7000 coins there were nearly 1000 ounces of silver ingots and of fragments
of silver ornaments, evidently broken up for the purpose of melting. So
far it would appear that it was some treasure which had been collected for
a certain purpose, and as the spot on the river Ribble where they were
found is not far from the mouth of that river, it might reasonably be
supposed that it was money collected and paid to the Danes, who were
about to carry it away by sea, and that, perhaps, being surprised, they may
have landed and buried the treasure on the bank, and no one of the party
having an opportunity of returning, it lay buried for centuries till it was
accidentally discovered in 1840. So large an amount of metal of so great
variety of shape could not well have been the collection of any one indivi-
dual. It must have been some public payment, and probably, therefore,
one of those payments made to the Danish marauders so frequently referred
to by the chroniclers. Metal of all kinds would be collected ; coins which
had been issued, as well as coins which from their blundered spellings the
moneyers had not issued at all. Still, this is only supposition ; the evidence
is not sufficient to determine the matter : all that can be said is that the
bulk of the coins do not appear as if they had ever been in circulation.
Before concluding the evidence, there are one or two peculiar cir-
cumstances which have to be noted in respect of the Orsnaford coins
' See ante, note p. 374.
APPENDIX C. 377
themselves â€” namely, the arrangement of the inscriptions ; and these cir-
cumstances go some way to confirm the evidence derived from the general
aspect of the hoard as a whole, that is, to render it highly improbable that
the bulk of the coins in question were struck by the regular moneyer of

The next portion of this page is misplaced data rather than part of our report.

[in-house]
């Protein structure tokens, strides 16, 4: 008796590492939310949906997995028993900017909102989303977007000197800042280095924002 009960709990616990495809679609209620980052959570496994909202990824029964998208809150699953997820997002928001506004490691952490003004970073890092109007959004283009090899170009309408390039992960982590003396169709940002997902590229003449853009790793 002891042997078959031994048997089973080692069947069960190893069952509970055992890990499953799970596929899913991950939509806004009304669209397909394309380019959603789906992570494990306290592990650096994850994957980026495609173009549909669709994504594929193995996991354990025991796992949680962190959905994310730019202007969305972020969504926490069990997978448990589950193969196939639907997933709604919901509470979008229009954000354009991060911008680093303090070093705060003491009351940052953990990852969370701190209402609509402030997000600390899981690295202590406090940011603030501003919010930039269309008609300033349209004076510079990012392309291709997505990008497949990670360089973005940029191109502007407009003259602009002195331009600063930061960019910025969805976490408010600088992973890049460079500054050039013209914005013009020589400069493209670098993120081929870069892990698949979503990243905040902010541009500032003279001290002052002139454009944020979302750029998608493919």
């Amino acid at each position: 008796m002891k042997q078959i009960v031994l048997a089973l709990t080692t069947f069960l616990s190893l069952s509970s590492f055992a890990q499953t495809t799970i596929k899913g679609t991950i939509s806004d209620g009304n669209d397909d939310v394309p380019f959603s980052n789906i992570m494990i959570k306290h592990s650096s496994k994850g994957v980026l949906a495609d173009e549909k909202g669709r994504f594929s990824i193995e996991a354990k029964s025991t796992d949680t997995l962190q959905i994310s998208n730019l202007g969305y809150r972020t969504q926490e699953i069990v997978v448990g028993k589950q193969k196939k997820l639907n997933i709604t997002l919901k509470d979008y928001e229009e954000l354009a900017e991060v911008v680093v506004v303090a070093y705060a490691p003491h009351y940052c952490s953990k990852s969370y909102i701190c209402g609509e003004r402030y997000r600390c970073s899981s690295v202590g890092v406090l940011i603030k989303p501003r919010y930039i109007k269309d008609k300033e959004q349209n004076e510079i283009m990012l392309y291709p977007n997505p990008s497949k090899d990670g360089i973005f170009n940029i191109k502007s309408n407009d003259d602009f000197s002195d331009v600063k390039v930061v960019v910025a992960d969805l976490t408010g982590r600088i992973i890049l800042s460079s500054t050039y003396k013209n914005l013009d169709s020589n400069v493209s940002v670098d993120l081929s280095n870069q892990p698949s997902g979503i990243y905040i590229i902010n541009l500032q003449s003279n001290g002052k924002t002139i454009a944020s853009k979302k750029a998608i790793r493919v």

the several kings, and in the ordinary way.
It should be observed first that all those of the true Orsnaford type have
the name of the king inscribed transversely across the coin instead of around
the border. It cannot be said that there are no other instances of this
arrangement amongst the English coins of the period; but they are exceed-
ingly rare. Besides one or two instances amongst the coins of the Mercian
kings ', three later examples may be given. One of King Alfred's coins,
three specimens of which were found in the Cuerdale series, but hitherto
unknown, has +aelfred rex saxonum in four lines. Another coin,
also a new type and found in the same series, has eadvveard rex
SAXOXL'M in four lines. There is also figured in Ruding one of Hartha-
cnut (a.d. 1039), which has on the obverse hardacnut rex in dano.
The irregularity of these three examples is due probably to the fact that it
was required for some reason that the king's title should be given in full.
When we look at the Orsnaford inscription, no such reason can be
assigned, since the name, supposing it to be that of the place where the
coin was struck, could not be part of the title and does not belong to the
obverse. In looking through several hundreds of coins which are figured
or described in the works of Ruding, Hawkins, etc., and especially through
the series of the Cuerdale find, no instances have been observed in which
the place of mint is distinctly given on the obverse with the name of the
king -. If Bernwald is the moneyer and Orsnaford the place of mint, they